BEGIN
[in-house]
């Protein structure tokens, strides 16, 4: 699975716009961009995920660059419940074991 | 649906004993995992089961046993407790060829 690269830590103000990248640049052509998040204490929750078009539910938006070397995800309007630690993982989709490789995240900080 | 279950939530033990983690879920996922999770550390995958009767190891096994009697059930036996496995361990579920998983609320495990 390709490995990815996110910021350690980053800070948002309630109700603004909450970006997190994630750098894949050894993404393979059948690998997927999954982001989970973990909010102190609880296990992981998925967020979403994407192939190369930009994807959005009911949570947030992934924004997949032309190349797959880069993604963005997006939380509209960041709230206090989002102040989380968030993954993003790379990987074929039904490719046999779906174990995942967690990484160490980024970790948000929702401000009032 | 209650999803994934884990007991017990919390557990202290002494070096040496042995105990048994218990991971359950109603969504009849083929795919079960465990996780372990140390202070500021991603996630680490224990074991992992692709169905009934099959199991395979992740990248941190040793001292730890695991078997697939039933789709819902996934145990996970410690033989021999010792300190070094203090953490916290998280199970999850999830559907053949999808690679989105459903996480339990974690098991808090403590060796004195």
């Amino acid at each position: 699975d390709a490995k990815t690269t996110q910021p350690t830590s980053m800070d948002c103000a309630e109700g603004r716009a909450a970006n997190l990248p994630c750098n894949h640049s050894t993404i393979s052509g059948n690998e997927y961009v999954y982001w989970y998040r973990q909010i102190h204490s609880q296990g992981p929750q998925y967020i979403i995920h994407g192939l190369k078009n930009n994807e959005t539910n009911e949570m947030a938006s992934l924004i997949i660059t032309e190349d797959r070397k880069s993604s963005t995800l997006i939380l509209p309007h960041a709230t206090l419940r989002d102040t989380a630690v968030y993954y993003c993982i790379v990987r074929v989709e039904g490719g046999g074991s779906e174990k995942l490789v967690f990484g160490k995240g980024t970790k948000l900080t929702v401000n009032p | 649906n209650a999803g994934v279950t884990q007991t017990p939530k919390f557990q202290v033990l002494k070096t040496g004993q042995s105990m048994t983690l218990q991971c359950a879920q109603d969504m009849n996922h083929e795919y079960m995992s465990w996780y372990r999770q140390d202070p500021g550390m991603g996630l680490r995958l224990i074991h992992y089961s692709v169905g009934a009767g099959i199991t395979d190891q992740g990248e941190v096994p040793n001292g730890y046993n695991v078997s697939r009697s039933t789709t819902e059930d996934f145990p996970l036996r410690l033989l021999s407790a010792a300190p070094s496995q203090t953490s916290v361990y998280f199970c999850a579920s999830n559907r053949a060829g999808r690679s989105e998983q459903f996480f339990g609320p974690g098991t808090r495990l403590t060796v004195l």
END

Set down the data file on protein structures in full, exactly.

[in-house]
């Protein structure tokens, strides 16, 4: 699975716009961009995920660059419940074991 | 649906004993995992089961046993407790060829 690269830590103000990248640049052509998040204490929750078009539910938006070397995800309007630690993982989709490789995240900080 | 279950939530033990983690879920996922999770550390995958009767190891096994009697059930036996496995361990579920998983609320495990 390709490995990815996110910021350690980053800070948002309630109700603004909450970006997190994630750098894949050894993404393979059948690998997927999954982001989970973990909010102190609880296990992981998925967020979403994407192939190369930009994807959005009911949570947030992934924004997949032309190349797959880069993604963005997006939380509209960041709230206090989002102040989380968030993954993003790379990987074929039904490719046999779906174990995942967690990484160490980024970790948000929702401000009032 | 209650999803994934884990007991017990919390557990202290002494070096040496042995105990048994218990991971359950109603969504009849083929795919079960465990996780372990140390202070500021991603996630680490224990074991992992692709169905009934099959199991395979992740990248941190040793001292730890695991078997697939039933789709819902996934145990996970410690033989021999010792300190070094203090953490916290998280199970999850999830559907053949999808690679989105459903996480339990974690098991808090403590060796004195």
């Amino acid at each position: 699975d390709a490995k990815t690269t996110q910021p350690t830590s980053m800070d948002c103000a309630e109700g603004r716009a909450a970006n997190l990248p994630c750098n894949h640049s050894t993404i393979s052509g059948n690998e997927y961009v999954y982001w989970y998040r973990q909010i102190h204490s609880q296990g992981p929750q998925y967020i979403i995920h994407g192939l190369k078009n930009n994807e959005t539910n009911e949570m947030a938006s992934l924004i997949i660059t032309e190349d797959r070397k880069s993604s963005t995800l997006i939380l509209p309007h960041a709230t206090l419940r989002d102040t989380a630690v968030y993954y993003c993982i790379v990987r074929v989709e039904g490719g046999g074991s779906e174990k995942l490789v967690f990484g160490k995240g980024t970790k948000l900080t929702v401000n009032p | 649906n209650a999803g994934v279950t884990q007991t017990p939530k919390f557990q202290v033990l002494k070096t040496g004993q042995s105990m048994t983690l218990q991971c359950a879920q109603d969504m009849n996922h083929e795919y079960m995992s465990w996780y372990r999770q140390d202070p500021g550390m991603g996630l680490r995958l224990i074991h992992y089961s692709v169905g009934a009767g099959i199991t395979d190891q992740g990248e941190v096994p040793n001292g730890y046993n695991v078997s697939r009697s039933t789709t819902e059930d996934f145990p996970l036996r410690l033989l021999s407790a010792a300190p070094s496995q203090t953490s916290v361990y998280f199970c999850a579920s999830n559907r053949a060829g999808r690679s989105e998983q459903f996480f339990g609320p974690g098991t808090r495990l403590t060796v004195l």